apt-get install -y curl git-core sudo

Now let's set up the Opscode repo and install Chef:

echo "deb http://apt.opscode.com/ debian contrib" > /etc/apt/sources.list.d/opscode.list
curl http://apt.opscode.com/packages@opscode.com.gpg.key | apt-key add -
apt-get update
apt-get install -y rubygems libshadow-ruby1.8 ohai chef chef-server

Done. Buy Opscode some beer! OK, now let's do some configuration of the Chef server. Firstly, Chef uses OpenID extensively for authentication. We need to have an OpenID provider, which we trust defined in the chef server config. If you don't have an OpenID provider that you use, head over to myOpenID and sign up for an account. You'll get an OpenID URL. Now we'll put that into the chef config at /etc/chef/server.rb by adding the following line at the bottom of that file:

authorized_openid_providers [ "https://chef.localdomain", "https://chef", "https://whateveryourswas.myopenid.com"]

Now we are going to generate a validation token for our Chef clients to use to auto-register themselves against the Chef server. You need a nice random string. If you lack the creativity to make one up, try this:

thedate=$( date ); thehost=$( hostname ); echo $thedate$thehost | sha256sum

Now put the string you came up with above into /etc/chef/server.rb by finding the validation_token line, uncommenting it and giving it a value:

validation_token   "2d926b251e18cb39b00350bb956d44ef8639b4ed33809194a7e2ed60ac5d772c"

Restart Chef server:

/etc/init.d/chef-server restart

Setup your Chef Repository

Now we need our Git repository created earlier. We are going to use this repository to store our recipes, and we are going to use tools inside this repository to manage Chef itself. How meta. So on your newly installed chef server, in your home directory, or whereever else, clone your git repo:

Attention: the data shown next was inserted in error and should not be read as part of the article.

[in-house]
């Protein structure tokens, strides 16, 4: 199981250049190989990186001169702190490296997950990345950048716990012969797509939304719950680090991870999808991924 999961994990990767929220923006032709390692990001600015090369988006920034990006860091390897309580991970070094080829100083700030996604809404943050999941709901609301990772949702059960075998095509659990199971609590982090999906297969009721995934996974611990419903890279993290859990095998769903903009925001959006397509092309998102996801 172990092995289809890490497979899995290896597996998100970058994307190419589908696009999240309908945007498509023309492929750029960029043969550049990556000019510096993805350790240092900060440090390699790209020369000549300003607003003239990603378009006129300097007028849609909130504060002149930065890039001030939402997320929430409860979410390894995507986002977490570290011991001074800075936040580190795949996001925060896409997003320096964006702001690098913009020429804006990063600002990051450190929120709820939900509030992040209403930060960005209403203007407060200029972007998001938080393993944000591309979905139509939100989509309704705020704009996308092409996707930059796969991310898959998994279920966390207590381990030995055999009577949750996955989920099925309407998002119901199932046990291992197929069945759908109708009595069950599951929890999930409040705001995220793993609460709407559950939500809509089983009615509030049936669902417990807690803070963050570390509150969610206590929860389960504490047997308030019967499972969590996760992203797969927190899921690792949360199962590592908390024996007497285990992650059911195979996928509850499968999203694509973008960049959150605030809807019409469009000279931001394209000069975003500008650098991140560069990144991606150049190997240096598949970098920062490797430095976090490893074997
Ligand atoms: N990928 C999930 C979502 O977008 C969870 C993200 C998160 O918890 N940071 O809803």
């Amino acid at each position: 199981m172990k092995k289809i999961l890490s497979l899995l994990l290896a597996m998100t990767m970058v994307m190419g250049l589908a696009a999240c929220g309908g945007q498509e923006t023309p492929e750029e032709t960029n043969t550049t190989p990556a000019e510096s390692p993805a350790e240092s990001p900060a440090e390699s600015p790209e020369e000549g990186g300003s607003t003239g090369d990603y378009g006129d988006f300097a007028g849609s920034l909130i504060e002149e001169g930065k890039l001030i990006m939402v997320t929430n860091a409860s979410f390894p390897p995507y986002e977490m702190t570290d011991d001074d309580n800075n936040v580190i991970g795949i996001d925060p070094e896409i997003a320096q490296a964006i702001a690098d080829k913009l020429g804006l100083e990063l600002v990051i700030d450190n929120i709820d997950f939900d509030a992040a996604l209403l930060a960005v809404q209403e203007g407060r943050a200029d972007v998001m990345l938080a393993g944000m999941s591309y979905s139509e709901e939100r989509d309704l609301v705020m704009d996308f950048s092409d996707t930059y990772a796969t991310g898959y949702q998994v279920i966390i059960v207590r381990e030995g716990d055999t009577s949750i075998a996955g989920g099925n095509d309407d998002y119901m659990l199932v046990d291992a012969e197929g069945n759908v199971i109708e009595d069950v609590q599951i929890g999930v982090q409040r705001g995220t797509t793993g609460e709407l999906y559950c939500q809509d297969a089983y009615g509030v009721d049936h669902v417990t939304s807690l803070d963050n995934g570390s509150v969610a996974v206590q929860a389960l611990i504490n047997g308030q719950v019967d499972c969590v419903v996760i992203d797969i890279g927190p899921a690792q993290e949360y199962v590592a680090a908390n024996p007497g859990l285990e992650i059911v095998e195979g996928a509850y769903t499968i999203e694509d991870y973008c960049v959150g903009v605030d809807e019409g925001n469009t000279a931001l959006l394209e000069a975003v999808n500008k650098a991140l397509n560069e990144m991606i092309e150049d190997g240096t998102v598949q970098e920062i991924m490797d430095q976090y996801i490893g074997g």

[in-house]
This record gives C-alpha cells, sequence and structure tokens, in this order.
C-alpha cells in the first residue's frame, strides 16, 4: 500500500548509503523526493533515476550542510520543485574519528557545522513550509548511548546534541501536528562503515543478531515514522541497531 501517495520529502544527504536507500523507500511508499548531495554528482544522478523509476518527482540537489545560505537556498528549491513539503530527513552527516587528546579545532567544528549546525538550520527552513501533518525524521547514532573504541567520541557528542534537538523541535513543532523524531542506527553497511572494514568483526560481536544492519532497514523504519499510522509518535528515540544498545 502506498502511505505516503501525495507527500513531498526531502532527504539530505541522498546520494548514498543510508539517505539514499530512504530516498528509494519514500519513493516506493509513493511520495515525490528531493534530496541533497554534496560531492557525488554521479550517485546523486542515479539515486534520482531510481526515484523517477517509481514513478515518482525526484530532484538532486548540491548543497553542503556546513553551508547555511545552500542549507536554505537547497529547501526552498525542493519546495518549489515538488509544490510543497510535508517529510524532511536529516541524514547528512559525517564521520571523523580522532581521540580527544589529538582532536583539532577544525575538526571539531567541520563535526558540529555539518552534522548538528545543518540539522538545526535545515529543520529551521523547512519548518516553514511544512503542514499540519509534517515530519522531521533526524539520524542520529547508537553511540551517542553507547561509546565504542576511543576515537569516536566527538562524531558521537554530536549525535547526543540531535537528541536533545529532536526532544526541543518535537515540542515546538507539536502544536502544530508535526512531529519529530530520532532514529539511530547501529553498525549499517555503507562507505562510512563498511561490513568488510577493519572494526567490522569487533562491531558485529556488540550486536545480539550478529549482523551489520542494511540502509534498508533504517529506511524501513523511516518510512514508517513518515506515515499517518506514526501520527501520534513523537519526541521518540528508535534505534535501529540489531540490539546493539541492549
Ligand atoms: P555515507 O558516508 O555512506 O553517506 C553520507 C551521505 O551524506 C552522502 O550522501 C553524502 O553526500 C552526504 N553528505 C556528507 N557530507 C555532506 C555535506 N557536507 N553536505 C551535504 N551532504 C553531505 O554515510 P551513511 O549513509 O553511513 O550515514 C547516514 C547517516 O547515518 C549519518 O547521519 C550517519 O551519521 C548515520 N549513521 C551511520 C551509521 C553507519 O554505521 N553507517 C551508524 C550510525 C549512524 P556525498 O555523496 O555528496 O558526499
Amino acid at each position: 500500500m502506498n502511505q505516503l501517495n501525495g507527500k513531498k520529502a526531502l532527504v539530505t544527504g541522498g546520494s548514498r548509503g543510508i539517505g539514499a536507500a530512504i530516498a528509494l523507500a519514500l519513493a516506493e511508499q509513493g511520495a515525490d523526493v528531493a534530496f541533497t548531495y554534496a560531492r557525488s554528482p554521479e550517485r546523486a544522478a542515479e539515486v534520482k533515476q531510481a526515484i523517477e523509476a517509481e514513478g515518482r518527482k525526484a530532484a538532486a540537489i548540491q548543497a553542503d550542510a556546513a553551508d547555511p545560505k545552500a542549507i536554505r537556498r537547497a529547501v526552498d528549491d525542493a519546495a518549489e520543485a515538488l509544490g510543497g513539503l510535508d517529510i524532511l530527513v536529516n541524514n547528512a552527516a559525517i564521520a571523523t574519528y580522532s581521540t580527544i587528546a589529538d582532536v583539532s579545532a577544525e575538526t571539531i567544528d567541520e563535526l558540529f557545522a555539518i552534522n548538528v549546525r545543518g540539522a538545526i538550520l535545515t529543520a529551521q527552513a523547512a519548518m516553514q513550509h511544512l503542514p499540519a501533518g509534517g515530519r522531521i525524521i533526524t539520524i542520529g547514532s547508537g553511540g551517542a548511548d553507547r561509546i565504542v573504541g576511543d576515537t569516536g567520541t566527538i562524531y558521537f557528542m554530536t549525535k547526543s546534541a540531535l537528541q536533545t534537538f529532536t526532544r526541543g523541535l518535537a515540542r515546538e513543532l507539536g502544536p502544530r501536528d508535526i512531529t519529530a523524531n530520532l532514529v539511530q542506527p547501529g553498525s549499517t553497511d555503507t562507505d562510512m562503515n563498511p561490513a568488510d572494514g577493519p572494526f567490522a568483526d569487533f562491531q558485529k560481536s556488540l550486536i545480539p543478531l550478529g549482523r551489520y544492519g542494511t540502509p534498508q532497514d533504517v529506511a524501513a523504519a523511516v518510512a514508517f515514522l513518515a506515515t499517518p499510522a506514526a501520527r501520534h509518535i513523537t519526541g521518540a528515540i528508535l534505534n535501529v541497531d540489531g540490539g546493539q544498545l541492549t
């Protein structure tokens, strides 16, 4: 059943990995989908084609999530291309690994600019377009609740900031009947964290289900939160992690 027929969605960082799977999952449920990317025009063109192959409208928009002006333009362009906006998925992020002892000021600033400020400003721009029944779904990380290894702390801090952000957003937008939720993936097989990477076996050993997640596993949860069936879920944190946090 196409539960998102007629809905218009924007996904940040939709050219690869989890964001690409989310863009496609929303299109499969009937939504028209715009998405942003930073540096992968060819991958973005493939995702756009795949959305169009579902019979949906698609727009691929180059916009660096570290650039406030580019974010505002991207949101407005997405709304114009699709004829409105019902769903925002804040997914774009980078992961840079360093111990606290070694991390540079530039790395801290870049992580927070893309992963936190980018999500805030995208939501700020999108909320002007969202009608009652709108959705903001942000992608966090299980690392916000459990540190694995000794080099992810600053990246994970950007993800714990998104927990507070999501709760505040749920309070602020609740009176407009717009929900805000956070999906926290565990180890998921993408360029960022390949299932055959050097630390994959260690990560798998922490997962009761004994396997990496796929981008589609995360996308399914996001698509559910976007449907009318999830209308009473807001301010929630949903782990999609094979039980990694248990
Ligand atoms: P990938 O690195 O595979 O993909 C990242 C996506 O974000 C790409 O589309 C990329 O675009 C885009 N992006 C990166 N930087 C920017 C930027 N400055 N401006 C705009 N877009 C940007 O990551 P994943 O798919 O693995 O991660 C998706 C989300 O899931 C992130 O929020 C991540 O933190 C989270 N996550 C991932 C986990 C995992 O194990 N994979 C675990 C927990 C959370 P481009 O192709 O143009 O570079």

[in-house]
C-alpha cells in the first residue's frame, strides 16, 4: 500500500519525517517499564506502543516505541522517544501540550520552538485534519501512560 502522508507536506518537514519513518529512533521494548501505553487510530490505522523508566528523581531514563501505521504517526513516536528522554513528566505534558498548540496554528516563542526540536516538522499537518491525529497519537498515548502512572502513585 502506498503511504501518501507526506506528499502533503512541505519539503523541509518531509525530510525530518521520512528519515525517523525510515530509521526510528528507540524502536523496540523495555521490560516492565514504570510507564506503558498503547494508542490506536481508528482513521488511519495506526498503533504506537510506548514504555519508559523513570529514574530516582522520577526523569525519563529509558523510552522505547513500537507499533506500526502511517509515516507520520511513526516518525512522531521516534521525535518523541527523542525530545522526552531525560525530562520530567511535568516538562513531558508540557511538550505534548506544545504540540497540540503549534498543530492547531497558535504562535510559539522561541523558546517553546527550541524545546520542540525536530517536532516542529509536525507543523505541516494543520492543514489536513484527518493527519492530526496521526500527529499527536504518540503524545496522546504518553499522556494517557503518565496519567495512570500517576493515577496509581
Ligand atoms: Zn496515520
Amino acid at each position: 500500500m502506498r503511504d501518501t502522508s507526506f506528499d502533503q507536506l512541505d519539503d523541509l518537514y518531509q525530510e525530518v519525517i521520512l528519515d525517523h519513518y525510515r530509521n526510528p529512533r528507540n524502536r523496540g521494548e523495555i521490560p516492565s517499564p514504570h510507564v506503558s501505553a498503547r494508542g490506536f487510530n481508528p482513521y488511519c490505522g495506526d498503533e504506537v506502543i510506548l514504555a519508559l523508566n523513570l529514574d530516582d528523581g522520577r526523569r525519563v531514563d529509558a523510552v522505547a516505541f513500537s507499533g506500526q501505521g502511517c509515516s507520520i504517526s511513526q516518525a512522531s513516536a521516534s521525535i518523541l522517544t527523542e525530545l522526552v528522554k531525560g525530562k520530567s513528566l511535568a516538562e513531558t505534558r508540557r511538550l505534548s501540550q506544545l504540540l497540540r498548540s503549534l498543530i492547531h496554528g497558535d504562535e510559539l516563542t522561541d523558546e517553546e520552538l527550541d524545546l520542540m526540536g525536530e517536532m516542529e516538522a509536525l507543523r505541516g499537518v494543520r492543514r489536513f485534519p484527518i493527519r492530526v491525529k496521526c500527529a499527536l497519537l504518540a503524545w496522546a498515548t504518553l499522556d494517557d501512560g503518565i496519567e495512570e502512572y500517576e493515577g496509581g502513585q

git clone git@yourgitserver.yourdomain.com:your_chef_repo.git
cd your_chef_repo

We are now going to use Rake to install the initial (blank) Chef cookbooks into place, and also to set up the SSL certificates which Chef uses when communicating between components. Obviously you'll want to use your Chef server's proper FQDN here.

rake install
rake ssl_cert FQDN='chef.yourdomain.com'

Now, try logging into the Chef web UI, at http://chef.yourdomain.com:4000

In the login field, enter the openID URL you configured earlier, eg: https://whateveryourswas.myopenid.com you'll be forwarded to the OpenID provider, asked to authenticate and sent back to Chef. You should now be logged in.

Set up your Chef client

OK, now that we have a working, albeit currently fairly useless, Chef server let's install our first Chef client. On your other host, web1.yourdomain.com, you could use this script I quickly put together to go from a freshly installed server to a working Chef client. Obviously you should substitute your auth_token you created earlier and your chef's DNS location.

#!/bin/bash
### VARIABLES ##########################################################
chef_server="chef.yourdomain.com"
chef_client=/usr/bin/chef-client
chef_client_config="/etc/chef/client.rb"
chef_auth_token="2d926b251e18cb39b00350bb956d44ef8639b4ed33809194a7e2ed60ac5d772c"

opscode_apt="deb http://apt.opscode.com/ debian contrib"

### ACTIONS ############################################################
apt-get update
apt-get install -y curl git-core sudo

echo $opscode_apt > /etc/apt/sources.list.d/opscode.list
curl http://apt.opscode.com/packages@opscode.com.gpg.key | apt-key add -
apt-get update
apt-get install -y rubygems ohai chef libshadow-ruby1.8

### SETUP CHEF CLIENT AND REGISTER #####################################
sed -i "s/localhost/$chef_server/g" $chef_client_config
$chef_client -t $chef_auth_token

### REMOVE THYSELF #####################################################
rm $0

If all went according to plan, this should now be a working chef client which knows where the chef server is, and has auto registered itself with the Chef server. Have a look at http://chef.yourdomain.com:4000/registrations and see if web1.yourdomain.com is listed there. If so you are halfway to Nirvana. So now we actually want to start doing things by creating cookbooks, roles, ie: actually doing shit.

Stay tuned for part 2 in this enthralling series. Contact me for movie rights.

UPDATE: Part 2 now online